The term kikokushijo, is a Japanese term used to refer to children who have lived overseas, for more than a year, due to their parent’s occupation and have returned to Japan. In Japan, this term has mixed connotations as they are often portrayed as coming from a privileged household with English skills. According to the Japanese Ministry of Foreign Affairs (MOFA), 1.36 million Japanese families are estimated to be living overseas. Today, the image of kikokushijos has transformed into that of an elite group that enjoys the privileges in Japanese education and the labor force. One of the most common struggles amongst kikokushijos is the ambiguity of their cultural identity and difficulty in adjusting to Japan socially and culturally. Moreover, the longer they live outside of Japan, the stronger this ambiguity becomes. While they “look” Japanese, they do not feel 100% Japanese on the inside but rather lay on some kind of spectrum.
Returning to Japan after living abroad for most of my life, I have encountered and experienced the ups and downs of being a kikokushijo. While I have not found assimilating to Japanese culture and society as for other of my peers challenging, I do at times feel distant from Japanese society. I returned to Japan for university in 2020 and the university application process wasn’t difficult but was smooth. Thankfully, there is a considerably large community of kikokushijo at my university and my department so I am able to connect and relate with others which is reassuring.
With that being said, one of the biggest struggles I have encountered as a kikokushijo is the language barrier. While living abroad provided me with fluency in English, my Japanese language ability is not as strong. For example, I struggle with not being able to communicate properly, especially in keigo (“honorific Japanese language”). This is a daily struggle I face at my part-time job where I need to use keigo with customers, co-workers, and superiors.
Moreover, writing and reading in Japanese is a huge struggle for me since I spent most of my life studying in English. While not all kikokushijos have this language barrier, many do or have faced some sort of language issue.
Job-hunting in Japan for kikokushijo is also a struggle. I will face this issue in a few years. The job hunting process in Japan is still very traditional and understanding the mannerisms and language is a crucial factor of success. While some say, kikokushijos have an advantage for being able to speak another language besides Japanese, being close to fluent in Japanese is a requirement that is worrisome to many. I will face this issue in a few years, and I know I must continue to practice my Japanese to gain fluency and confidence.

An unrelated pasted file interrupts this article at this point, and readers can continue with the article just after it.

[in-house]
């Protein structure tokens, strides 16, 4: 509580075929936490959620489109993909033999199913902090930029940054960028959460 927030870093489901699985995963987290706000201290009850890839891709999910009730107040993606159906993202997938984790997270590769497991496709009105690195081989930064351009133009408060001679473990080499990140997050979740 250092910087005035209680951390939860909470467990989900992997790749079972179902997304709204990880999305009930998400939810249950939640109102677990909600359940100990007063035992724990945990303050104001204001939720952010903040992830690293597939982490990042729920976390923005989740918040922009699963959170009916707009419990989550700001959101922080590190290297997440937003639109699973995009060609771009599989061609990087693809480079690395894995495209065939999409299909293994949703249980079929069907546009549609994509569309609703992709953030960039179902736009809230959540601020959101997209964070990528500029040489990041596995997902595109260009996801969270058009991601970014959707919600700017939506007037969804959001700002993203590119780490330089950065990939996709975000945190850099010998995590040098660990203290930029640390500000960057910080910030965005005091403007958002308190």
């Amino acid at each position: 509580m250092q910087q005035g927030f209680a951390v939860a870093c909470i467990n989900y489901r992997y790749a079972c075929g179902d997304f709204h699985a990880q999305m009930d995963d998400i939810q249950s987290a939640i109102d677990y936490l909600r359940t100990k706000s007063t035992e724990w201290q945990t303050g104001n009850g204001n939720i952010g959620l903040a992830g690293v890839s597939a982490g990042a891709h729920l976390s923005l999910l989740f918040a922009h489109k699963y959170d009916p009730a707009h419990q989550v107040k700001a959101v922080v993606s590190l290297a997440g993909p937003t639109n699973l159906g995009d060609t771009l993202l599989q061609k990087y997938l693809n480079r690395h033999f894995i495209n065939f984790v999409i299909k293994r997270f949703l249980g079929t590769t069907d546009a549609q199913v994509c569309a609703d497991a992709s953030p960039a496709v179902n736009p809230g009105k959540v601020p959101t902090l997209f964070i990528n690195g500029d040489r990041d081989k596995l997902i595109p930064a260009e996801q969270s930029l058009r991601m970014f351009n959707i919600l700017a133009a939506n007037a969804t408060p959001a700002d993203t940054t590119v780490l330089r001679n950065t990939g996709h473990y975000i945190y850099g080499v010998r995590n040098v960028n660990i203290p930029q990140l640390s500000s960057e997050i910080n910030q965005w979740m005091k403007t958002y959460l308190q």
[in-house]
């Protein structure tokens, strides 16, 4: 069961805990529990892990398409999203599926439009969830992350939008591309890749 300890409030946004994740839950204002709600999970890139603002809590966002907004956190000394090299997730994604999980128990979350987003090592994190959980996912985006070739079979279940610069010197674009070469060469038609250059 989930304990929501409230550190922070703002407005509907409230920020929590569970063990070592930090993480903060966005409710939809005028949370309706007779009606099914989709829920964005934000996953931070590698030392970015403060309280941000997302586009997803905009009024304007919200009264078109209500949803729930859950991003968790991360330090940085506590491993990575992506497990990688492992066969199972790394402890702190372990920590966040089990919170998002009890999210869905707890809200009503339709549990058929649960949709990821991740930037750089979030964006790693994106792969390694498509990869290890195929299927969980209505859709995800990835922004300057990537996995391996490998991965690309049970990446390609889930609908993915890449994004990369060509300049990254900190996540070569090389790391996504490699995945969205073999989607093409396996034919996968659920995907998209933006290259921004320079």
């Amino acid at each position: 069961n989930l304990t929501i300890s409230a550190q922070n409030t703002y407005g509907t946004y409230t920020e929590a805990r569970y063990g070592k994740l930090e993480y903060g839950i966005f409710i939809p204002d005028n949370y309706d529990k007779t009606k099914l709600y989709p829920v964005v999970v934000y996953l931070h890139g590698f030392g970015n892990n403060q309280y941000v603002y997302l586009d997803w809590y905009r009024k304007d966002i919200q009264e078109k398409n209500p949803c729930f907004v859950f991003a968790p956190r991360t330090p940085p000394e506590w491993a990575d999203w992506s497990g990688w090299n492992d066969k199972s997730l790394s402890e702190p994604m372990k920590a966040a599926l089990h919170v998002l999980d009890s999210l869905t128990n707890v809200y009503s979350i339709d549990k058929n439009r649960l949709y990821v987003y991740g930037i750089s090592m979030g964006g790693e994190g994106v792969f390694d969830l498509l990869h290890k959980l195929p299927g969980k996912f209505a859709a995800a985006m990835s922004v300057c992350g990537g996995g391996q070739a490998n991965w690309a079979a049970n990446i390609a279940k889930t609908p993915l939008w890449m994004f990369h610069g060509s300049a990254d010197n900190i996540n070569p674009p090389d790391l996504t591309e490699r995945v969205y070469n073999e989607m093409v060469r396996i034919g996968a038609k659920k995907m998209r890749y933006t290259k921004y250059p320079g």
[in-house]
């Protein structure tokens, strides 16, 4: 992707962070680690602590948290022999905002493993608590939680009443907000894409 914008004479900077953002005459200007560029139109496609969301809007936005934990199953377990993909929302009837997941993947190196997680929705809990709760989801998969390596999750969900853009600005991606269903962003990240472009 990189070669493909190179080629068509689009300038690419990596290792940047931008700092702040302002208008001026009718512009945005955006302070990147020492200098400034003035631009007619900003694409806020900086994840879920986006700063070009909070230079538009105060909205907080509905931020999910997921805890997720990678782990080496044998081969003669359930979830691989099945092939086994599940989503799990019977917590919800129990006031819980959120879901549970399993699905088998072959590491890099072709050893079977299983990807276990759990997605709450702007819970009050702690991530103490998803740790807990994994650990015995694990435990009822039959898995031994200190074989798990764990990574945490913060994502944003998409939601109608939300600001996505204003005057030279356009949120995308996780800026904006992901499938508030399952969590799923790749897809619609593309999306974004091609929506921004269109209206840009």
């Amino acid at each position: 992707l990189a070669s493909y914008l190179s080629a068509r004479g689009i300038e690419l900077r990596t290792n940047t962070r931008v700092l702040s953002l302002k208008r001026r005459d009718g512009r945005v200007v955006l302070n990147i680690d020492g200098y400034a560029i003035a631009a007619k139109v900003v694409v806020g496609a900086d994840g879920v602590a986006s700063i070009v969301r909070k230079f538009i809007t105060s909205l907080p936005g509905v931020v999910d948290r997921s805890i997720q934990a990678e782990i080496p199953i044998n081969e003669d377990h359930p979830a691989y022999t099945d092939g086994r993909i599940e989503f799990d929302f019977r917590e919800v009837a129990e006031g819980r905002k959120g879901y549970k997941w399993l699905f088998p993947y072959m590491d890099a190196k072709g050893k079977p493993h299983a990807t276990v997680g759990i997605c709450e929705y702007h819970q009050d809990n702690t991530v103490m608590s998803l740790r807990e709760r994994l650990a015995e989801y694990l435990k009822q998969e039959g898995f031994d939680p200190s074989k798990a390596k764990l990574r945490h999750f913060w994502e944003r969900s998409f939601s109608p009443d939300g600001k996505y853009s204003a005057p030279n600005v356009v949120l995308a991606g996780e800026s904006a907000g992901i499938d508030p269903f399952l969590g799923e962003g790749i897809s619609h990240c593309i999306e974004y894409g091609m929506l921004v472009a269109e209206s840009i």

Even with the Japanese language struggles, I am thankful for being a kikokushijo, as I had a wide range of experiences and opportunities. I was born in Mexico City and lived in Mexico, Peru, Japan, Singapore, Spain, and Chile for my father’s job. Having this unique experience of growing up in several cultures has provided me with various memorable moments that I could have not experienced if I grew up in Japan. One of the most notable memories I have is the process of moving to a new country and adjusting to the culture and way of life of that place. Strangely, it excited me to leave my “home” for a new “home” and start a new life.
Another aspect of living abroad was the traveling I did with my family and with my school. One trip unlike any other was when I traveled to Medellin, Colombia for a school trip when I lived in Chile. The concept of this trip was connecting with the local people and nature, and the whole week we were there was packed with the outdoors and experiences immersing ourselves in Colombian culture. School trips in each school allowed me to view the country or neighboring countries we traveled to from a completely different perspective.
A few pieces of advice I would give to my younger self would be to continue studying Japanese. Since I would only use Japanese at home, I was rarely exposed to the language thus, I did not continue studying kanji. However, I am struggling now to learn the kanji that I should have learned in middle and high school. Moreover, I often think of the things I could be doing with the time I spend studying Japanese. Another tip I have is to find a kikokushijo community. Feeling at home in a new environment is challenging but having people with similar backgrounds is comforting. At my university, since my faculty is English based and international, the majority of students have experienced studying abroad or are kikokushijo like myself. This has really made my transition moving to Japan less complicated.